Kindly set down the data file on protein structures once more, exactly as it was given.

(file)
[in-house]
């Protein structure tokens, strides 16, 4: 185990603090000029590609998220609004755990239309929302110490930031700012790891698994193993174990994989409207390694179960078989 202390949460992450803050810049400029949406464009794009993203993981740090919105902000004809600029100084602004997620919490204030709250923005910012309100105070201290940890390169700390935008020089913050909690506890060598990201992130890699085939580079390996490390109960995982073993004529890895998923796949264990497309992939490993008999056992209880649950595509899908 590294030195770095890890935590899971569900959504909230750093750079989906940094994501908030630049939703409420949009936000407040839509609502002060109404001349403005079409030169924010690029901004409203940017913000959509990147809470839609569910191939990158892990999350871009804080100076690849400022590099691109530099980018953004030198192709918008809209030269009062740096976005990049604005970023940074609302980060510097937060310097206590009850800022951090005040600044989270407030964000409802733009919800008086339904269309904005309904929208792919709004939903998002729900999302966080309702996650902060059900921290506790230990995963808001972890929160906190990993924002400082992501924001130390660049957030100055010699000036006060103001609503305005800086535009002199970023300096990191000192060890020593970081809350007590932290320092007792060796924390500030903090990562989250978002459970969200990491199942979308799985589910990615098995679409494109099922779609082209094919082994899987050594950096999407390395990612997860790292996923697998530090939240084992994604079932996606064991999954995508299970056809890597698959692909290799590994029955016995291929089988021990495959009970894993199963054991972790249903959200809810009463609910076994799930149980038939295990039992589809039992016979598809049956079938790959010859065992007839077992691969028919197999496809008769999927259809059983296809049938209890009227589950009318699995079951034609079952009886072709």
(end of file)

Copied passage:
[in-house]
């Protein structure tokens, strides 16, 4: 185990603090000029590609998220609004755990239309929302110490930031700012790891698994193993174990994989409207390694179960078989 202390949460992450803050810049400029949406464009794009993203993981740090919105902000004809600029100084602004997620919490204030709250923005910012309100105070201290940890390169700390935008020089913050909690506890060598990201992130890699085939580079390996490390109960995982073993004529890895998923796949264990497309992939490993008999056992209880649950595509899908 590294030195770095890890935590899971569900959504909230750093750079989906940094994501908030630049939703409420949009936000407040839509609502002060109404001349403005079409030169924010690029901004409203940017913000959509990147809470839609569910191939990158892990999350871009804080100076690849400022590099691109530099980018953004030198192709918008809209030269009062740096976005990049604005970023940074609302980060510097937060310097206590009850800022951090005040600044989270407030964000409802733009919800008086339904269309904005309904929208792919709004939903998002729900999302966080309702996650902060059900921290506790230990995963808001972890929160906190990993924002400082992501924001130390660049957030100055010699000036006060103001609503305005800086535009002199970023300096990191000192060890020593970081809350007590932290320092007792060796924390500030903090990562989250978002459970969200990491199942979308799985589910990615098995679409494109099922779609082209094919082994899987050594950096999407390395990612997860790292996923697998530090939240084992994604079932996606064991999954995508299970056809890597698959692909290799590994029955016995291929089988021990495959009970894993199963054991972790249903959200809810009463609910076994799930149980038939295990039992589809039992016979598809049956079938790959010859065992007839077992691969028919197999496809008769999927259809059983296809049938209890009227589950009318699995079951034609079952009886072709």